Various systems try to make it rain at will, although some experts remember its drawbacks and doubt its effectiveness
Scientists have been developing techniques for artificial rain for decades, so that this valuable resource can be counted on when needed, be it to combat drought, a fire, or even to clean a place.
The most widely used system today is to bombard the clouds with silver iodide, either from a small plane or from the ground with rockets or by means of generators that operate as a stove. In this way, the water crystallizes, forming snow or small hail, which melts as it descends into rain. Also, cloud seeding is used to remove fog and clouds at airports, in this case with carbon dioxide. For their part, some farmers use it to prevent hail from falling on their crops.
China is one of the countries that uses this system the most. According to Chinese authorities, a fire that destroyed 8,300 hectares of forest in the north of the country last year was extinguished thanks to artificial rain. A few months ago, storms had filled Beijing with sand from the Gobi desert. To clean it up, the city officials claimed to have resorted to “bombardment” of the clouds with silver iodide and other substances.
Also, the Chinese institutions affirm that they also use this system to avoid precipitations in a certain place. In this sense, the city council of Beijing has promised that it will bombard the clouds to ensure that it does not rain at the opening ceremony of the Olympic Games on August 8, 2008. The legend that it never rains in Moscow’s Red Square during the celebrations of May could be due to silver iodide.
However, some experts consider these statements a propaganda maneuver, stressing that these systems are subject to several limitations that do not allow such a degree of effectiveness and specificity: There must be clouds close to the place where water is desired; swamps in areas where clouds do not discharge; and that what is produced is rain and not hail. In this sense, the cloud bombardment could have been the source of the heavy hailstorms that fell on Beijing in the summer of 2005, causing serious material damage.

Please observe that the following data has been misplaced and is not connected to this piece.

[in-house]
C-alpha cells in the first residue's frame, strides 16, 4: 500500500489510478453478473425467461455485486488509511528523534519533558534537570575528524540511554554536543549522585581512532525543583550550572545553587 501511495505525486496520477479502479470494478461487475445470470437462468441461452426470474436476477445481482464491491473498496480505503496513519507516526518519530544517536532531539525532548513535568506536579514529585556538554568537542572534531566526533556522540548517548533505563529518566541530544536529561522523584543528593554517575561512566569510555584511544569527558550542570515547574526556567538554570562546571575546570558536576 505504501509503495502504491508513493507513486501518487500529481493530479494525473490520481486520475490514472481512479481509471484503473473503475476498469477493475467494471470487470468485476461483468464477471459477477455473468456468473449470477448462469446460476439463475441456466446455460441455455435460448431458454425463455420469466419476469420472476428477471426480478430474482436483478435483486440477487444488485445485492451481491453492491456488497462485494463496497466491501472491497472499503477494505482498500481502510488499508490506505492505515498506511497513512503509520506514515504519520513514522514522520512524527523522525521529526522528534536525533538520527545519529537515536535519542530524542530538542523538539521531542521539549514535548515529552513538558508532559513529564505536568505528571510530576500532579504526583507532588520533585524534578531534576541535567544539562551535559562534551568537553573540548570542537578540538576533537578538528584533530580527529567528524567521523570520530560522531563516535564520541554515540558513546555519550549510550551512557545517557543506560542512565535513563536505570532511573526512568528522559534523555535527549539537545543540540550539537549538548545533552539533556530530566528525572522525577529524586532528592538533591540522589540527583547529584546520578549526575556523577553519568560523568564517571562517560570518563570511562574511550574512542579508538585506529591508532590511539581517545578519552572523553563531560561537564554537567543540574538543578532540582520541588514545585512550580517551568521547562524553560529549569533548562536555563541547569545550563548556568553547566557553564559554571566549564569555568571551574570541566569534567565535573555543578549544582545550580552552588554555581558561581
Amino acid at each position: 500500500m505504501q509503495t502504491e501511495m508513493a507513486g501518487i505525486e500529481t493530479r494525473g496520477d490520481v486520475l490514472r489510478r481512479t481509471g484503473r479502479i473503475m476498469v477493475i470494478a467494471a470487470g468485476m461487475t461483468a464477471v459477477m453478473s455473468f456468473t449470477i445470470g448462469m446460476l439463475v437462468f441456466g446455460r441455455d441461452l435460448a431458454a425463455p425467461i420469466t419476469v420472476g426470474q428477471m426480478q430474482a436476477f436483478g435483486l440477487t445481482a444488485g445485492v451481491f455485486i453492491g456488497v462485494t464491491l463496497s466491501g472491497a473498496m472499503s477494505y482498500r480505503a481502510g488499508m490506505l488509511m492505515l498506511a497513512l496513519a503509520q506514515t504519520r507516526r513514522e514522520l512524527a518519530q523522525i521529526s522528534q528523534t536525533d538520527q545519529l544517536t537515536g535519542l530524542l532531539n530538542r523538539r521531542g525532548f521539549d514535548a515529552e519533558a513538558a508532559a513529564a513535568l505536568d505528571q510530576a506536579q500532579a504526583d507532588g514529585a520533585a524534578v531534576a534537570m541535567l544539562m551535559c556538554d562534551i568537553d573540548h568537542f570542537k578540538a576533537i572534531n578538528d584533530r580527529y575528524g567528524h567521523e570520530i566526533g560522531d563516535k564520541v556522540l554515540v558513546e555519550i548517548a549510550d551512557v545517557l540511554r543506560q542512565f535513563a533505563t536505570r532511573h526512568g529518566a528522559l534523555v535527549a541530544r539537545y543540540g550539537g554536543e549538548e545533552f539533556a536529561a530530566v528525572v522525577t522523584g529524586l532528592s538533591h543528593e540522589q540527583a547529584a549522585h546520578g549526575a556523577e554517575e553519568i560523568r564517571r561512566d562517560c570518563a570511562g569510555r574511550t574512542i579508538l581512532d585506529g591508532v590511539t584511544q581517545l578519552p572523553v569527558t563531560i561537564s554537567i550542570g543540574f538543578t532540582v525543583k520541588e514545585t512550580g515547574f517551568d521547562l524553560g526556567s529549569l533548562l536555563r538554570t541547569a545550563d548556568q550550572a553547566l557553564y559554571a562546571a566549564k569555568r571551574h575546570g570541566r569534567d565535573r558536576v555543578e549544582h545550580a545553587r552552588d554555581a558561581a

In addition to China, other countries trust in the development of this technology. Cuban scientists have resumed research to provoke artificial rains that help counteract a drought that has lasted more than a decade. The works began in 1978 with scientists from the Soviet Union, but were suspended in the early 1990s after the fall of the USSR. In Spain, the Community of Madrid announced last year the possibility of causing artificial rain following a method used in Israel.< style="text-align:justify"p>However, scientists point out that cloud seeding has several drawbacks. First, they ensure that the excessive use of chemical products can cause damage to water, soil or living beings. In addition, the modification of the rain regime creates legal problems, since complaints could be received from neighboring areas for “theft” of its clouds. The issue has been raised at the United Nations and other international forums, and although there is no final decision, many countries have banned these practices.
Heat islands and artificial clouds
Another idea that seems to arouse a little more optimism among the scientific community is to create artificial clouds that then generate rain. Several researchers from Israel’s Ben Gurion University, the Free University of Brussels and NASA claim to be the first to accomplish this feat. The “Geshem” Project (rain in Hebrew) consists of covering surfaces of between 4 and 9 square kilometers with a black thermal material that absorbs sunlight. In this way, air will rise with 40 to 50 degrees Celsius higher than the prevailing temperature, generating clouds that would end up causing precipitation.
The system is based on the phenomenon known as “heat island” of cities, which can have up to 10 degrees more temperature due to asphalt and buildings. The idea had already been proposed in the 1960s, but the right material to achieve the temperature increase was lacking. The Israeli company Aktar, specialized in particular surfaces, has been in charge of developing it.
According to those responsible, the project is especially suitable for desert areas with a sea less than 150 kilometers away. Also, they add, its cost could reach 40 million euros, although it has no maintenance costs and is “ecological”.
It is currently in the experimentation phase in the Negev desert (Israel), and the results are expected to arrive in two or three years. For their part, Spanish scientists from the universities of Salamanca, Rey Juan Carlos of Madrid and Brussels are also collaborating on this project, thinking of moving it to the Mediterranean coast.
However, various experts in Atmospheric Sciences doubt its real possibilities, remembering that the mechanisms of rain are more complex than what this project proposes. In addition, they remember the environmental impact of the surface where the material would go, or the fact of generating rains where they do not usually occur naturally. In this sense, they recall, if precipitation occurs in a certain area, it will stop doing it elsewhere.